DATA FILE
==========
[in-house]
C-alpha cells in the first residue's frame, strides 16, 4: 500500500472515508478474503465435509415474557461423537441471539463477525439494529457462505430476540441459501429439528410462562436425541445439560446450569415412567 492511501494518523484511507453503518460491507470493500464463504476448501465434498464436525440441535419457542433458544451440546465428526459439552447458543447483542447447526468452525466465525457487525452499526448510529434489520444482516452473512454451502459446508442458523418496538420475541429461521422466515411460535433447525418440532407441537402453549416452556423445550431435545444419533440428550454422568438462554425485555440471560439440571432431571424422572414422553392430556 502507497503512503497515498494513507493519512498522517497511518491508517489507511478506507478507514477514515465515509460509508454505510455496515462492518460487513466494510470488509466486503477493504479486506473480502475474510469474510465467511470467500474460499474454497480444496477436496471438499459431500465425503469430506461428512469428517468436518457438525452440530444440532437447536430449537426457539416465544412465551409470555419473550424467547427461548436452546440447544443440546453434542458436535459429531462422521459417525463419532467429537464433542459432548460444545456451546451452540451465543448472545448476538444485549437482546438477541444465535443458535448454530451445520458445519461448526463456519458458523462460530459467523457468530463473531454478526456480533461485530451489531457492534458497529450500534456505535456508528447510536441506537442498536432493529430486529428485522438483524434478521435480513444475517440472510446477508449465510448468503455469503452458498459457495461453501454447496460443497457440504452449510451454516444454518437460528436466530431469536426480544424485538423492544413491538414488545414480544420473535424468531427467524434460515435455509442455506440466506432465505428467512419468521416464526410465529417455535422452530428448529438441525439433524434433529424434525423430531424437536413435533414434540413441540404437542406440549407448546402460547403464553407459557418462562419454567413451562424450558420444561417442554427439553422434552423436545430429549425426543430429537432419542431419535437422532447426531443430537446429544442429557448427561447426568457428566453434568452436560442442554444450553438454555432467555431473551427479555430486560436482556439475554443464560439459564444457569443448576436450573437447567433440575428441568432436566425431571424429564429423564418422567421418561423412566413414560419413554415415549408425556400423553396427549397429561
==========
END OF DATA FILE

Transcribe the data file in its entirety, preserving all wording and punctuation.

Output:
[in-house]
C-alpha cells in the first residue's frame, strides 16, 4: 500500500472515508478474503465435509415474557461423537441471539463477525439494529457462505430476540441459501429439528410462562436425541445439560446450569415412567 492511501494518523484511507453503518460491507470493500464463504476448501465434498464436525440441535419457542433458544451440546465428526459439552447458543447483542447447526468452525466465525457487525452499526448510529434489520444482516452473512454451502459446508442458523418496538420475541429461521422466515411460535433447525418440532407441537402453549416452556423445550431435545444419533440428550454422568438462554425485555440471560439440571432431571424422572414422553392430556 502507497503512503497515498494513507493519512498522517497511518491508517489507511478506507478507514477514515465515509460509508454505510455496515462492518460487513466494510470488509466486503477493504479486506473480502475474510469474510465467511470467500474460499474454497480444496477436496471438499459431500465425503469430506461428512469428517468436518457438525452440530444440532437447536430449537426457539416465544412465551409470555419473550424467547427461548436452546440447544443440546453434542458436535459429531462422521459417525463419532467429537464433542459432548460444545456451546451452540451465543448472545448476538444485549437482546438477541444465535443458535448454530451445520458445519461448526463456519458458523462460530459467523457468530463473531454478526456480533461485530451489531457492534458497529450500534456505535456508528447510536441506537442498536432493529430486529428485522438483524434478521435480513444475517440472510446477508449465510448468503455469503452458498459457495461453501454447496460443497457440504452449510451454516444454518437460528436466530431469536426480544424485538423492544413491538414488545414480544420473535424468531427467524434460515435455509442455506440466506432465505428467512419468521416464526410465529417455535422452530428448529438441525439433524434433529424434525423430531424437536413435533414434540413441540404437542406440549407448546402460547403464553407459557418462562419454567413451562424450558420444561417442554427439553422434552423436545430429549425426543430429537432419542431419535437422532447426531443430537446429544442429557448427561447426568457428566453434568452436560442442554444450553438454555432467555431473551427479555430486560436482556439475554443464560439459564444457569443448576436450573437447567433440575428441568432436566425431571424429564429423564418422567421418561423412566413414560419413554415415549408425556400423553396427549397429561